Random Comments on the Latest Hall of Fame Voting

So it’s over and the most important vote of the year is done (Who cares about those idiot votes in DC?). Congratulations to Roberto Alomar and Bert Blyleven. Here’s some thoughts on the election:

1. On a personal level I did pretty well. Several posts back I weighed in on the 10 people I’d vote for. Nine of them made the top ten. I missed Lee Smith and added Don Mattingly. I was sorry to leave off Smith, but I’m not backing down on Mattingly as someone whose career is short, but powerful and, thus, deserves to be in Cooperstown. I also think that Trevor Hoffman’s 600 saves and Mariano Rivera’s pending move into the same sphere are going to hurt Smith’s chances. I am most surprised (and gratified) by the amount of support Larry Walker received. It wasn’t all that great, but honestly I didn’t expect it to be that good.

2. I think the election of Blyleven is more important than the election of Alomar. Don’t get me wrong, I didn’t say that Alomar didn’t belong. What I mean is that it has been forever since the writers elected a starting pitcher with less than 300 wins (Fergie Jenkins). If you’re not going to let in a guy with 280 plus wins, how are you going to justify letting in someone with only 220 or so wins? That means it would be difficult to let in Curt Schilling, Pedro Martinez, John Smoltz, David Wells, Mike Mussina, Jaime Moyer, and Kenny Rogers when the time comes. I’m not saying they all (or any) should be enshrined, but that the failure to elect someone with 280 wins and 3700 strikeouts can doom any of them. With Blyleven now in, the “Well, Blyleven isn’t in, why should Martinez be in?” argument goes out the door. And the “You can’t vote for anyone without 300 wins,” theory is also gone. I think it will now be easier for some of the people listed above to make it through the front door without a ticket. And yes I know Jim Kaat and Tommy John both have Blyleven-like win totals, but both have already dropped off the ballot.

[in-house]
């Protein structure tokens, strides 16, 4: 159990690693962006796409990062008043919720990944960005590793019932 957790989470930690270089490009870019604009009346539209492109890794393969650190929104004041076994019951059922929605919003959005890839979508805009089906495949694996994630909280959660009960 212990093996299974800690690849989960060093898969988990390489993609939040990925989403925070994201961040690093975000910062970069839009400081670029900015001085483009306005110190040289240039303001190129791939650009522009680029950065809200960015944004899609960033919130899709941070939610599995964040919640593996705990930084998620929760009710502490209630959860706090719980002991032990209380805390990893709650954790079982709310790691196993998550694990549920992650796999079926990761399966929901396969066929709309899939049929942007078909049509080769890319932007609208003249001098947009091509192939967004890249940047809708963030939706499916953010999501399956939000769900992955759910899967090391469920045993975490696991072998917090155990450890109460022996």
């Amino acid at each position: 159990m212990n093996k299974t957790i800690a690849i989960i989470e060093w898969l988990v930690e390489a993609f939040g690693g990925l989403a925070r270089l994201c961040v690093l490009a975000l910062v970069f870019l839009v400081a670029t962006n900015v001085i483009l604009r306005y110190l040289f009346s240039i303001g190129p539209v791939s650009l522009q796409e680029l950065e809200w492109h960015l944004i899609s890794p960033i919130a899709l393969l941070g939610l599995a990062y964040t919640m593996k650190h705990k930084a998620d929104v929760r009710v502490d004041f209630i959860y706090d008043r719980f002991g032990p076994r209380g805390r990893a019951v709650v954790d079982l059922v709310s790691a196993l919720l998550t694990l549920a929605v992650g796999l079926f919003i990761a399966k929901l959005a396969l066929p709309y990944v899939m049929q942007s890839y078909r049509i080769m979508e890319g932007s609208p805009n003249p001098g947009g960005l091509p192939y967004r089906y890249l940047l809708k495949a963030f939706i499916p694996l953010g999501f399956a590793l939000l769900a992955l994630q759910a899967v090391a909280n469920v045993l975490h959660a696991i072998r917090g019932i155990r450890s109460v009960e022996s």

3. Apparently the spitting incident really hurt Alomar. I can think of no other reason for him going from just over 70% all the way to 90% in one shot.

4. The steroid guys got clobbered. Mark McGwire, Juan Gonzalez, Raffy Palmeiro did terribly. I think that bodes poorly for Bonds, Sosa, Clemens and company. I also think it hurt Bagwell and that’s a shame.